Comments Off on For Next Friday (Dec. 3), and a Few Words about Your Final Exam
For next Friday, we will discuss two films:
The first hour of class, we will discuss Monty Python and the Holy Grail. I expect you will have done some research and will have some things you want to discuss. (See below for a few pertinent Monty Python sketches.)
The last two hours of class, we will discuss the film Breaking the Code, which you can find online here.
I have decided that for our final exam, you will have a written exam. The exam will be fairly simple, involving two essay questions. One essay question will be supplied by me, and one will be supplied by you, the student.
You have plenty of time to think of an intelligent, challenging, and interesting question to ask yourself, and to answer, on the final exam. Possible examples (you cannot use these) include:
Should students attempt to use historical dramas to learn about the history of a foreign culture? What are the risks and benefits of this approach, and in the end, is it suitable?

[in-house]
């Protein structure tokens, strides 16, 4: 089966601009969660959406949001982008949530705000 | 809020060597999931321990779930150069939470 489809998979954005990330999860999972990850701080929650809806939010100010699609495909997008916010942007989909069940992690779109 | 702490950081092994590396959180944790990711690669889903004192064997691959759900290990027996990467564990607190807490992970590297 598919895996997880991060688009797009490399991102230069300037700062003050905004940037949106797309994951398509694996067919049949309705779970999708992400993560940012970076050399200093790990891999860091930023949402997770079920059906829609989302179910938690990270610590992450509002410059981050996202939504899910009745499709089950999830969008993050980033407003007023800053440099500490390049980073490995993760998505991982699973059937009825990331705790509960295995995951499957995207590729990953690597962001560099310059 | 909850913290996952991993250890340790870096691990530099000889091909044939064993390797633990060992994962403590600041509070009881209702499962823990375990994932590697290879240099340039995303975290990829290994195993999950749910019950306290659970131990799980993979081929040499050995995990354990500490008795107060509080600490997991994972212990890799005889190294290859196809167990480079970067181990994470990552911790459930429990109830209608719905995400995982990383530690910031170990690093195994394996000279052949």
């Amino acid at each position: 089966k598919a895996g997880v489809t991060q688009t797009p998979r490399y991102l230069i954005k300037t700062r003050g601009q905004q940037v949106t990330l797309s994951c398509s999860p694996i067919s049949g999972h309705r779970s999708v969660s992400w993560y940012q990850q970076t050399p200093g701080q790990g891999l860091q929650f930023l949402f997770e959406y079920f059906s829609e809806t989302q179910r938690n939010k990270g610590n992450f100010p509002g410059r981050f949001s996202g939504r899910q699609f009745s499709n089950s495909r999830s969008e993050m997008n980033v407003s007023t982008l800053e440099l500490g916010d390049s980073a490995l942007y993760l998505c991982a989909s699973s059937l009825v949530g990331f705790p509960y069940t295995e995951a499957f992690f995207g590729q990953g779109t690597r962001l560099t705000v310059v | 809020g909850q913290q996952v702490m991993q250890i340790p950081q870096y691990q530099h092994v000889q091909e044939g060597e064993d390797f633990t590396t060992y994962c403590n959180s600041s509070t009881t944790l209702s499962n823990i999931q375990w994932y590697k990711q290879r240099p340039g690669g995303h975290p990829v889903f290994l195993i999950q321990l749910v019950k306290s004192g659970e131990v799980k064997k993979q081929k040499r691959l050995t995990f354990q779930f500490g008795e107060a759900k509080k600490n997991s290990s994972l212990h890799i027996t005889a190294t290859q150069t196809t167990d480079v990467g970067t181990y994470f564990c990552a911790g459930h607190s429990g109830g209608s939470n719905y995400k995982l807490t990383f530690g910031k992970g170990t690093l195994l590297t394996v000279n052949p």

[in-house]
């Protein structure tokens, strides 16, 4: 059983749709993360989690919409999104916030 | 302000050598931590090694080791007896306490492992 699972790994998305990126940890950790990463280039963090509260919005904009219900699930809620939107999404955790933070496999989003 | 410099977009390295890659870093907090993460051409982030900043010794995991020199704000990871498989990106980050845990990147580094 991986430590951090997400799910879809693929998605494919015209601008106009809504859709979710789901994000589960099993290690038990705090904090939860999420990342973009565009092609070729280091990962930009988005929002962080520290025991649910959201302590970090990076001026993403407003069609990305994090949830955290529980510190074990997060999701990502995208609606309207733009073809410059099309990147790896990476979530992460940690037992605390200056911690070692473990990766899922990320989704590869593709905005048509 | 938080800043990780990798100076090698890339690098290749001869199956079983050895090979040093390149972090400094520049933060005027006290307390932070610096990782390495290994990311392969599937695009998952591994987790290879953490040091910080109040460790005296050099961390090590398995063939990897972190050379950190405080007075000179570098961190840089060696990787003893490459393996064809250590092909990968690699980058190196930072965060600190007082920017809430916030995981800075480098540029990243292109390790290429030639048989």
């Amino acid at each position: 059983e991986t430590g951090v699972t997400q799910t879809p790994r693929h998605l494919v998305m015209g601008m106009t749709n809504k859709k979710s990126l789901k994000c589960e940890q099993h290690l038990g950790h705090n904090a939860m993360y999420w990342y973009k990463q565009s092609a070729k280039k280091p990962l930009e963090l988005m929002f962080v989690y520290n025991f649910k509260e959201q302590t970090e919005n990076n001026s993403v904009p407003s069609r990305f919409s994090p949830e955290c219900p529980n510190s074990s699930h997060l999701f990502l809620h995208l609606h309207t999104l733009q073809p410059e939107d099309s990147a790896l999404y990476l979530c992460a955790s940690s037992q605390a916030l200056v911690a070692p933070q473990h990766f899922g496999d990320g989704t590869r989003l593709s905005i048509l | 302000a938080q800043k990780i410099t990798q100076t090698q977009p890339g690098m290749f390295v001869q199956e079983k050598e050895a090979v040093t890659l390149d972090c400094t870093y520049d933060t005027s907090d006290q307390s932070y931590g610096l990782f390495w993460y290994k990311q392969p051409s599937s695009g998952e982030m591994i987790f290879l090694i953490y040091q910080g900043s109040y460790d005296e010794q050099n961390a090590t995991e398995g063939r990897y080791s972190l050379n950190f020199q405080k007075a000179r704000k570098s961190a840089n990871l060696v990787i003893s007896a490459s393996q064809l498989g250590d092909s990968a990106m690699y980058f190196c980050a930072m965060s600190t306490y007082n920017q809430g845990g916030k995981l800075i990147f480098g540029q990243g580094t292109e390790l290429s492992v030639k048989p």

What are some significant features of English-language comedic films we studied in the past semester? What do the comedic films we watched have in common?
Why do Jim Henson’s Muppet Show program and movies represent a radically different approach to entertainment for both children and adults alike?
Why do documentary filmmakers like Werner Herzog choose to make documentary films such as Grizzly Man in an industry where fictional films are much bigger money-makers?
I do not want you to use these examples, but instead to make your own question, and think about how you can answer it on an in-class essay.
The other question I will ask will be general and reflect upon what we have learned throughout the past semester. It will be an essay question of comparable difficulty to the questions above.
Finally, some Monty Python sketches:
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"For the correct analogy for the mind is not a vessel that needs filling, but wood that needs igniting..."—Plutarch, "On Listening," Moralia
This is the website for Prof. Gord Sellar. It back up and running, though it is supplemented by the proprietary Blackboard course management system used the university where he works.